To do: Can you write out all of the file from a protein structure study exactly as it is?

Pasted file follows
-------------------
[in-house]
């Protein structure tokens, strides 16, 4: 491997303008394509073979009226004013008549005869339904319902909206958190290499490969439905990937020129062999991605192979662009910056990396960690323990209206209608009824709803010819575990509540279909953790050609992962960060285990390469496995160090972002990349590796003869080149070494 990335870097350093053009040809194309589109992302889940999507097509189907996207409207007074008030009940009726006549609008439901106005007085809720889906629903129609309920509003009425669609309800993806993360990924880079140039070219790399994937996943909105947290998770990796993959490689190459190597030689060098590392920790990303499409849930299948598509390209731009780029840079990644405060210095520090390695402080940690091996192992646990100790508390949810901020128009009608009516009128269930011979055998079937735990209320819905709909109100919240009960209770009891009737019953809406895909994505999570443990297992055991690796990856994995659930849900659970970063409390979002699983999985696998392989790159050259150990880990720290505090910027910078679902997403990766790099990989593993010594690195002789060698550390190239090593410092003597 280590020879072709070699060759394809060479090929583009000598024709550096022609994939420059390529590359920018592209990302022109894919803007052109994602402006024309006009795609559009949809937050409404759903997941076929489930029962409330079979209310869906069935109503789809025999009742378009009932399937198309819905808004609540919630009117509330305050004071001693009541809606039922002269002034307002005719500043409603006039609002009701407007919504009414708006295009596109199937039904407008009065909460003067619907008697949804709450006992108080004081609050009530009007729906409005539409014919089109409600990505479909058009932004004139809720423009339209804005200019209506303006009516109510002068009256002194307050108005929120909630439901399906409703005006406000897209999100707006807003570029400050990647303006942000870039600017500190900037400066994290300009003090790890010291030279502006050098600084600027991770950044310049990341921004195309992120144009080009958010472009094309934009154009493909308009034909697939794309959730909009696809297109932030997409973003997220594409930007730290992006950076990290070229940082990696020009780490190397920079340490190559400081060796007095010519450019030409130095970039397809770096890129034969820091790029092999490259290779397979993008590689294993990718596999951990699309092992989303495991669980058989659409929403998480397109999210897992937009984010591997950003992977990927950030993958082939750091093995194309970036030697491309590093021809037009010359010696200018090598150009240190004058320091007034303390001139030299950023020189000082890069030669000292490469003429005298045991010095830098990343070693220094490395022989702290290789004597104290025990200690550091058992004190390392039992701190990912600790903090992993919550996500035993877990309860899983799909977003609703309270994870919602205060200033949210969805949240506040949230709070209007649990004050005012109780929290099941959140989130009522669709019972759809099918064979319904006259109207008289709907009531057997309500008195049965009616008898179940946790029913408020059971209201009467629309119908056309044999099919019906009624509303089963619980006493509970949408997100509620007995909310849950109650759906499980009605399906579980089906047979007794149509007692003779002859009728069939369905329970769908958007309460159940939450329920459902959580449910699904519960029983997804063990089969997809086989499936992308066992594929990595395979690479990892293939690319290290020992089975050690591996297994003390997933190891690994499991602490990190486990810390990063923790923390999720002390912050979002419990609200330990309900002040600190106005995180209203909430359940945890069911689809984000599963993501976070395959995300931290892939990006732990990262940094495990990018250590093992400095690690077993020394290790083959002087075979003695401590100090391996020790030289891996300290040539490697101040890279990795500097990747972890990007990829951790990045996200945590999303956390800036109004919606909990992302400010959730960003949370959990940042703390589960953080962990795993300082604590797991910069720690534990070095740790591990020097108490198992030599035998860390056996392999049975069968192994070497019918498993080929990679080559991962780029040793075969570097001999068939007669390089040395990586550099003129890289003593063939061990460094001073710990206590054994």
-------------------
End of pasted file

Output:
[in-house]
């Protein structure tokens, strides 16, 4: 491997303008394509073979009226004013008549005869339904319902909206958190290499490969439905990937020129062999991605192979662009910056990396960690323990209206209608009824709803010819575990509540279909953790050609992962960060285990390469496995160090972002990349590796003869080149070494 990335870097350093053009040809194309589109992302889940999507097509189907996207409207007074008030009940009726006549609008439901106005007085809720889906629903129609309920509003009425669609309800993806993360990924880079140039070219790399994937996943909105947290998770990796993959490689190459190597030689060098590392920790990303499409849930299948598509390209731009780029840079990644405060210095520090390695402080940690091996192992646990100790508390949810901020128009009608009516009128269930011979055998079937735990209320819905709909109100919240009960209770009891009737019953809406895909994505999570443990297992055991690796990856994995659930849900659970970063409390979002699983999985696998392989790159050259150990880990720290505090910027910078679902997403990766790099990989593993010594690195002789060698550390190239090593410092003597 280590020879072709070699060759394809060479090929583009000598024709550096022609994939420059390529590359920018592209990302022109894919803007052109994602402006024309006009795609559009949809937050409404759903997941076929489930029962409330079979209310869906069935109503789809025999009742378009009932399937198309819905808004609540919630009117509330305050004071001693009541809606039922002269002034307002005719500043409603006039609002009701407007919504009414708006295009596109199937039904407008009065909460003067619907008697949804709450006992108080004081609050009530009007729906409005539409014919089109409600990505479909058009932004004139809720423009339209804005200019209506303006009516109510002068009256002194307050108005929120909630439901399906409703005006406000897209999100707006807003570029400050990647303006942000870039600017500190900037400066994290300009003090790890010291030279502006050098600084600027991770950044310049990341921004195309992120144009080009958010472009094309934009154009493909308009034909697939794309959730909009696809297109932030997409973003997220594409930007730290992006950076990290070229940082990696020009780490190397920079340490190559400081060796007095010519450019030409130095970039397809770096890129034969820091790029092999490259290779397979993008590689294993990718596999951990699309092992989303495991669980058989659409929403998480397109999210897992937009984010591997950003992977990927950030993958082939750091093995194309970036030697491309590093021809037009010359010696200018090598150009240190004058320091007034303390001139030299950023020189000082890069030669000292490469003429005298045991010095830098990343070693220094490395022989702290290789004597104290025990200690550091058992004190390392039992701190990912600790903090992993919550996500035993877990309860899983799909977003609703309270994870919602205060200033949210969805949240506040949230709070209007649990004050005012109780929290099941959140989130009522669709019972759809099918064979319904006259109207008289709907009531057997309500008195049965009616008898179940946790029913408020059971209201009467629309119908056309044999099919019906009624509303089963619980006493509970949408997100509620007995909310849950109650759906499980009605399906579980089906047979007794149509007692003779002859009728069939369905329970769908958007309460159940939450329920459902959580449910699904519960029983997804063990089969997809086989499936992308066992594929990595395979690479990892293939690319290290020992089975050690591996297994003390997933190891690994499991602490990190486990810390990063923790923390999720002390912050979002419990609200330990309900002040600190106005995180209203909430359940945890069911689809984000599963993501976070395959995300931290892939990006732990990262940094495990990018250590093992400095690690077993020394290790083959002087075979003695401590100090391996020790030289891996300290040539490697101040890279990795500097990747972890990007990829951790990045996200945590999303956390800036109004919606909990992302400010959730960003949370959990940042703390589960953080962990795993300082604590797991910069720690534990070095740790591990020097108490198992030599035998860390056996392999049975069968192994070497019918498993080929990679080559991962780029040793075969570097001999068939007669390089040395990586550099003129890289003593063939061990460094001073710990206590054994």